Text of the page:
But Skanda belongs to recent history, as recent as 11,000 years ago when the first Sangam age was started under his patronage. The present research findings attribute the presence of M haplogroup to anytime before 25,000 years ago. 

Looking for further clues at that time period, Sundaland was a highland and population must have thrived well due to its location on the tropics.


In my opinion, Sundaland was the original homeland of Hinduism where Hiranyaksha, Hiranya Kashibu and Bali had lived. The concept of churning of the ocean Samudra Manthan was developed there with volcanic eruptions constantly disturbing that region and the seas. The region however stood as Mandara Mountain, which perhaps lent its name to the language spoken there (Mandarin). The inhabitants were Daityas and Danavas whose modern equivalents were Chinese and Europeans. This region (Sundaland) as a place of human habitation at and before 25,000 years ago serves a better candidate for growth and dispersal of early migrants out of Africa. Together with India, which was in close proximity, this entire south East Asian region housed the early ancestors. How did people move out of this region to South west Europe?

Most of them must have taken the sea route or entered the Arabian Sea or the Arabian Peninsula and moved further. The M haplotype originating in India and moving to south west Europe might have taken a complicated or different route as the presence of this haplogroup is found on the western side of Europe having access from Atlantic Ocean. This type would not have taken the route via North West India. If so its presence could have been noticed in Southern Europe or Central Asia. Moreover North West India was not conducive for movement of people at around 21,000 years BP. The map by Graham Hancock shows that desert conditions thrived in NW India while most of Peninsular and central India was a grass land. Only the coastal regions were habitable.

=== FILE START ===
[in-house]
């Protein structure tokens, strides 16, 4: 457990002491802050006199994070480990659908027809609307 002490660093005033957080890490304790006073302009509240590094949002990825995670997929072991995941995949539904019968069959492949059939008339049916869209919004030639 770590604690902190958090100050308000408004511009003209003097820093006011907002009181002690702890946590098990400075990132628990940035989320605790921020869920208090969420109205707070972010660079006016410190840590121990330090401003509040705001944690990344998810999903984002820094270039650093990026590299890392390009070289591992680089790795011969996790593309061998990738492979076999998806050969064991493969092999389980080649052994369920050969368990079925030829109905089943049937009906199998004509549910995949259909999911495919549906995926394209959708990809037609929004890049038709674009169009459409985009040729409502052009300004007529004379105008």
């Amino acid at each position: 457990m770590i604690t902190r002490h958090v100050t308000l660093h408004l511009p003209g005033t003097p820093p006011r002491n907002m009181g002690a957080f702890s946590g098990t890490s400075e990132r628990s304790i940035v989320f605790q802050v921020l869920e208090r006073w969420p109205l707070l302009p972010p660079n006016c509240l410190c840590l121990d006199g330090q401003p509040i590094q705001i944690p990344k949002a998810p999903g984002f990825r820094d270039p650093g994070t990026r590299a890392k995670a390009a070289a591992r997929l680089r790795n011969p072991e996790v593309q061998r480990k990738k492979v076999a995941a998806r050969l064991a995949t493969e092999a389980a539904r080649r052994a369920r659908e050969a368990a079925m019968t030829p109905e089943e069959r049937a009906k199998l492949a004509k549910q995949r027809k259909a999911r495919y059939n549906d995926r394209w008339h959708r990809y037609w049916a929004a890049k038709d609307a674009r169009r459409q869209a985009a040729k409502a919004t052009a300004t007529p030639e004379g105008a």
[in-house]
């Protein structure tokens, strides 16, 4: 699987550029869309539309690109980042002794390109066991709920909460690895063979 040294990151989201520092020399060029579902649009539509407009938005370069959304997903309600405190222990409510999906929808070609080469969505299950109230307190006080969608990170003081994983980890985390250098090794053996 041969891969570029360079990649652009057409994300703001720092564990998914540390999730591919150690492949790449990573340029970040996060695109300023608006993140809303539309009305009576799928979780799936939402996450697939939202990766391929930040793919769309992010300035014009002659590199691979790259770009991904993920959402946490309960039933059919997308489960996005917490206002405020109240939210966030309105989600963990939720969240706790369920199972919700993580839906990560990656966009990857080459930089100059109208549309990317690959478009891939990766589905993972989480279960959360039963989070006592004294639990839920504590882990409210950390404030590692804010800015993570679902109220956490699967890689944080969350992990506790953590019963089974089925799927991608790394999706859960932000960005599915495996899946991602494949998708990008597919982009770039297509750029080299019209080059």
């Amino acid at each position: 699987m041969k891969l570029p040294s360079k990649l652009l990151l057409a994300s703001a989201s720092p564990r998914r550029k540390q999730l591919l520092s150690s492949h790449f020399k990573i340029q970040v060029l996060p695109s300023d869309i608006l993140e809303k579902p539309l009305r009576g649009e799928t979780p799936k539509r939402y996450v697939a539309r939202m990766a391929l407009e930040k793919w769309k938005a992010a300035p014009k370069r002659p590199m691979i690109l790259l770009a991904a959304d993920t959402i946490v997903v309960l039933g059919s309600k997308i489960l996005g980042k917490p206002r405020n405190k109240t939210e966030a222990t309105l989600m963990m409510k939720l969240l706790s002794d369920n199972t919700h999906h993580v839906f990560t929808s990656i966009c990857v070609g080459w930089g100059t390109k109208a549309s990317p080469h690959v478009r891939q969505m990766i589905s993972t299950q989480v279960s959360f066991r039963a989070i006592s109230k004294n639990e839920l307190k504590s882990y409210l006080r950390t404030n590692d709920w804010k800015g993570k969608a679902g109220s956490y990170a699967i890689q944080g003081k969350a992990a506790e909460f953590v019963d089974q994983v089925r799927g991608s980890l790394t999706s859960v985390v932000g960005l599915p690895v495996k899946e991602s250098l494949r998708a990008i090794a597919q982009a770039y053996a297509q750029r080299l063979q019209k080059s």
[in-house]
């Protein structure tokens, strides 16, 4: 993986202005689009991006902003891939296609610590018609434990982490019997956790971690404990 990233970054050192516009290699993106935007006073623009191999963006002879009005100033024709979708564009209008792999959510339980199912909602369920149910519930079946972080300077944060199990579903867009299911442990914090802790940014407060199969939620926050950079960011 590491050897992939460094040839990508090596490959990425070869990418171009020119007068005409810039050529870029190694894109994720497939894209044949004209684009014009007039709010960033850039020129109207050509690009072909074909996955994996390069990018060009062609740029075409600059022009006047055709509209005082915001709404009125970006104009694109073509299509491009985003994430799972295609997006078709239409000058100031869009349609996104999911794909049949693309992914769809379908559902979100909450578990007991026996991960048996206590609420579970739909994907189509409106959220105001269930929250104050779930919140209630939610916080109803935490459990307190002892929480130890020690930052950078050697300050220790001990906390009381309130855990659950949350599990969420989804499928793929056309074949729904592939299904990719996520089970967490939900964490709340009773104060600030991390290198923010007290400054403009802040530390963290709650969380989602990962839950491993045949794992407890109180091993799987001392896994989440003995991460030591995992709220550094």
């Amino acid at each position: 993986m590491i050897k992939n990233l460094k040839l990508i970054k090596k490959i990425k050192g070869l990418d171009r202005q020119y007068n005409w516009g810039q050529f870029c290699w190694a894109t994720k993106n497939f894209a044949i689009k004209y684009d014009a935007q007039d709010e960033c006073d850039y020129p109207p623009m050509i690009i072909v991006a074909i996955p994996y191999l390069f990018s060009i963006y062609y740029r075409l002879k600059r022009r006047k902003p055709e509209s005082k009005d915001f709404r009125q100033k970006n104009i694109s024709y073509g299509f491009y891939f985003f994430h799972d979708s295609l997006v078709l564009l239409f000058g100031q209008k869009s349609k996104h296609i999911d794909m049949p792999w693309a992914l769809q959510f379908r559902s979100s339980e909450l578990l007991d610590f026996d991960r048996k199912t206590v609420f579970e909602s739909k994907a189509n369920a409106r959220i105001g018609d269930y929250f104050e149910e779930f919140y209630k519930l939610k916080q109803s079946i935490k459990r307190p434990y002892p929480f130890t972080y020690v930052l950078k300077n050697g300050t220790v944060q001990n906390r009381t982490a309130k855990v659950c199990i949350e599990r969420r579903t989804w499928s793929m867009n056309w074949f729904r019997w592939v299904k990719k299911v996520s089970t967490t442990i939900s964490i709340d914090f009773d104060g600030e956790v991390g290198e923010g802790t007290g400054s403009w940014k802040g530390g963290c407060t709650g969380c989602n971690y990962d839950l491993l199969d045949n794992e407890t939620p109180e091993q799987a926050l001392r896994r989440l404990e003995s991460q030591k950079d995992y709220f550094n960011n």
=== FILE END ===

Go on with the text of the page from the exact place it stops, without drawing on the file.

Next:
The coasts were also extended beyond the Western Ghats into the Arabian Sea. It is on this extended land Vaivasvatha Manu lived along with his people. When Ice age ended, a sea surge pushed him and his people into mainland via river Saraswathi. The entry point was named by them as Dwaraka. The important info is that these people carried the memory of Skanda! Skanda was transformed later by these people into Karthikeya as having originated in the Himalayas.

The coastal regions bordering the Arabian sea that include west India and east and north east Africa must have had busy movement of people and settlements of people before or at the time of Ice age. Therefore I am of the opinion that further movement into West Europe was possible through Africa with Ethiopia offering the first transit spot. (The M Haplogroup had made its presence in Ethiopia later than its presence in India). This route must have been a regular one from time immemorial.